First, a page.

India emerges as 5th largest forex reserves holder in the world
Part of: GS Prelims and GS – III – Economy
In news India’s forex (Foreign Exchange) reserves stood at $608.99 billion as on June 25, 2021.
- With this, India has emerged as the fifth largest foreign exchange reserves holder in the world after China, Japan, Switzerland and Russia.
- In 2020-21, India’s balance of payments recorded surplus in both current account and capital account which contributed to the increase in foreign exchange reserves during the year.
- Besides exports and imports of goods and services, the overall stability of the external sector depends on other components of balance of payments including remittances (transfers), income in the current account, the size of net capital flows and external debt.
- India is comfortable in most of these external sector vulnerability indicators.
What is Foreign Exchange Reserves?
- These are assets held on reserve by a central bank in foreign currencies, which can include bonds, treasury bills and other government securities.
- Most foreign exchange reserves are held in U.S. dollars.
- These assets are held to ensure that the central bank has backup funds if the national currency rapidly devalues or becomes altogether insolvent.
- It is an important component of the Balance of Payment and an essential element in the analysis of an economy’s external position.
India’s Forex Reserve
- It includes: Foreign Currency Assets(FCA), Gold reserves, Special Drawing Rights and Reserve position with the International Monetary Fund (IMF)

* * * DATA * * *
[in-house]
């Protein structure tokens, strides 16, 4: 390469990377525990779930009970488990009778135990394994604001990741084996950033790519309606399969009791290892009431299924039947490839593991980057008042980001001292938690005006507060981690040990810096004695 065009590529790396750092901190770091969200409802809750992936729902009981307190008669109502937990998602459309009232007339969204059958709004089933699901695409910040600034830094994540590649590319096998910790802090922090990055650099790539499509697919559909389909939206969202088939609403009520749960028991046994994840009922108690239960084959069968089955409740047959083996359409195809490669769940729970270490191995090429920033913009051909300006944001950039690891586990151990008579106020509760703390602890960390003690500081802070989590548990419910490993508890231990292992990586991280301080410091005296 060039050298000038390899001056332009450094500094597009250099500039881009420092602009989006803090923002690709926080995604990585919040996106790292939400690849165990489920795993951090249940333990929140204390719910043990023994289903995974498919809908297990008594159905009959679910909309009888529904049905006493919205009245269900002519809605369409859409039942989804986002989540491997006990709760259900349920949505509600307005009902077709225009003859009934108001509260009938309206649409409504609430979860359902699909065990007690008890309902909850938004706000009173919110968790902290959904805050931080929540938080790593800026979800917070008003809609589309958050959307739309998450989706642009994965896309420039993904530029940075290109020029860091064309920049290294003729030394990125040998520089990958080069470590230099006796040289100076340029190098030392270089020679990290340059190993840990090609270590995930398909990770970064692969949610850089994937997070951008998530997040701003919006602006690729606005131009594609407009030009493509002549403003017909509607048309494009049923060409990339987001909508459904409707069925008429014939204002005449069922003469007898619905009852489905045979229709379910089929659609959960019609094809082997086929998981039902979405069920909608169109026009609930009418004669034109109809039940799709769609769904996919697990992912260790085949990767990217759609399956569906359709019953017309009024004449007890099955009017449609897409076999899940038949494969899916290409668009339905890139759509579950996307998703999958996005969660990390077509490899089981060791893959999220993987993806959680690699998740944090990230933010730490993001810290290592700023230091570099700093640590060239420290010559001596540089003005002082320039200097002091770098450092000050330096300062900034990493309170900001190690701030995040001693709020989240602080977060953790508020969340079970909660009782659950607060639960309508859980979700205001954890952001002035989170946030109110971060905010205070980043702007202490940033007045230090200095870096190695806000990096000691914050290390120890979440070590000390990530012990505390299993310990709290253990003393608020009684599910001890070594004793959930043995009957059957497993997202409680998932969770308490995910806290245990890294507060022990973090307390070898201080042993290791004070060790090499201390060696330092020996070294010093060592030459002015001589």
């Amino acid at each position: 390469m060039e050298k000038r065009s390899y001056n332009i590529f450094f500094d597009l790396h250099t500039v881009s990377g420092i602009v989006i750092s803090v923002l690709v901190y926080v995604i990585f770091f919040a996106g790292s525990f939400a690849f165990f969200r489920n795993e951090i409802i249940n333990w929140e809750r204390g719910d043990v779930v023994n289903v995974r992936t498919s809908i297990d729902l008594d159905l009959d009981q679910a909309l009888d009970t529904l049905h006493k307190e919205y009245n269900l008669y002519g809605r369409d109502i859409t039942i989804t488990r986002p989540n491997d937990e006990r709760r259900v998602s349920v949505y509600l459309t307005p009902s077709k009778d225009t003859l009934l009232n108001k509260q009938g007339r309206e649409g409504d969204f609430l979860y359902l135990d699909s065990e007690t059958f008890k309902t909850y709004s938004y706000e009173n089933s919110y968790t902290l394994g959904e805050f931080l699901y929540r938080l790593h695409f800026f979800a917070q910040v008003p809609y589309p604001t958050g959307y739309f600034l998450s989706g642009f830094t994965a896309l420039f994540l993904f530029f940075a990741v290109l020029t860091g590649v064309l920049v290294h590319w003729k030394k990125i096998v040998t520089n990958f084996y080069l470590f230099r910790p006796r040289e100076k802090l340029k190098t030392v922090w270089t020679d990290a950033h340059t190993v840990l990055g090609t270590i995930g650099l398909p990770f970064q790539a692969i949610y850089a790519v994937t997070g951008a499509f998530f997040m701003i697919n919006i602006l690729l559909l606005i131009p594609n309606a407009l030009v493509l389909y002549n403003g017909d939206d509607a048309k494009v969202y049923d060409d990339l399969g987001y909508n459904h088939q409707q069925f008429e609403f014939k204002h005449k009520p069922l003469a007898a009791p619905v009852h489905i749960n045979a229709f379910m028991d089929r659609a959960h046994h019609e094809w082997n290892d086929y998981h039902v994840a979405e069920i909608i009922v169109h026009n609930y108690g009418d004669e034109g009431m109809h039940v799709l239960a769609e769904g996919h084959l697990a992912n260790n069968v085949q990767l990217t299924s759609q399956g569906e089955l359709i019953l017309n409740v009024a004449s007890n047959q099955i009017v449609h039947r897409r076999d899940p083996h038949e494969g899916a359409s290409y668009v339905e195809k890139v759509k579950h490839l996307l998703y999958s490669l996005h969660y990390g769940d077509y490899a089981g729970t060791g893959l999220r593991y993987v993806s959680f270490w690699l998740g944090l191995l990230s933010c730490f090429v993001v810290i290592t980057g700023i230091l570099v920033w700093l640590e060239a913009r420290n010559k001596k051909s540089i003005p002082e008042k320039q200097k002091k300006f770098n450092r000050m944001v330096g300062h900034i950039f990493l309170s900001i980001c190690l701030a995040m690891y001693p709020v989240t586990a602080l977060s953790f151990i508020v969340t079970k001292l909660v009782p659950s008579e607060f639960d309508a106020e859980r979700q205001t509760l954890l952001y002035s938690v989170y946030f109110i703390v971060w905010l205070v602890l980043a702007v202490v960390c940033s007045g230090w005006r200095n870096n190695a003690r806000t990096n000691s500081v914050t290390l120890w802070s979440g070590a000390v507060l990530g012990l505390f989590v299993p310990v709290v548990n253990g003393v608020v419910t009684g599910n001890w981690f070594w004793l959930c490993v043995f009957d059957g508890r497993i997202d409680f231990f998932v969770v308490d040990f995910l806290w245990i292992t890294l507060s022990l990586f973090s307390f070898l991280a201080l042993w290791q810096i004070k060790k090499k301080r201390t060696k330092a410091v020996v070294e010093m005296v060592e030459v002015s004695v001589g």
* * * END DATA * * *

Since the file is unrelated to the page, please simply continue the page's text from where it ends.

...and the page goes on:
- FCAs are Assets that are valued based on a currency other than the country’s own currency. It is the largest component of the forex reserve. It is expressed in dollar terms.
- Special drawing rights (SDR): It is an international reserve asset, created by the IMF in 1969 to supplement its member countries’ official reserves. It is neither a currency nor a claim on the IMF. The value of the SDR is calculated from a weighted basket of major currencies, including the U.S. Dollar, the Euro, Japanese Yen, Chinese Yuan, and British Pound.
- Reserve position with the International Monetary Fund (IMF)
- It implies a portion of the required quota of currency each member country must provide to the International Monetary Fund (IMF) that can be utilized for its own purposes.
- It is basically an emergency account that IMF members can access at any time without agreeing to conditions or paying a service fee.
- India’s FOREX is governed by RBI under RBI Act,1934.
- The level of foreign exchange reserves is largely the outcome of the RBI’s intervention in the foreign exchange market.
News Source: PIB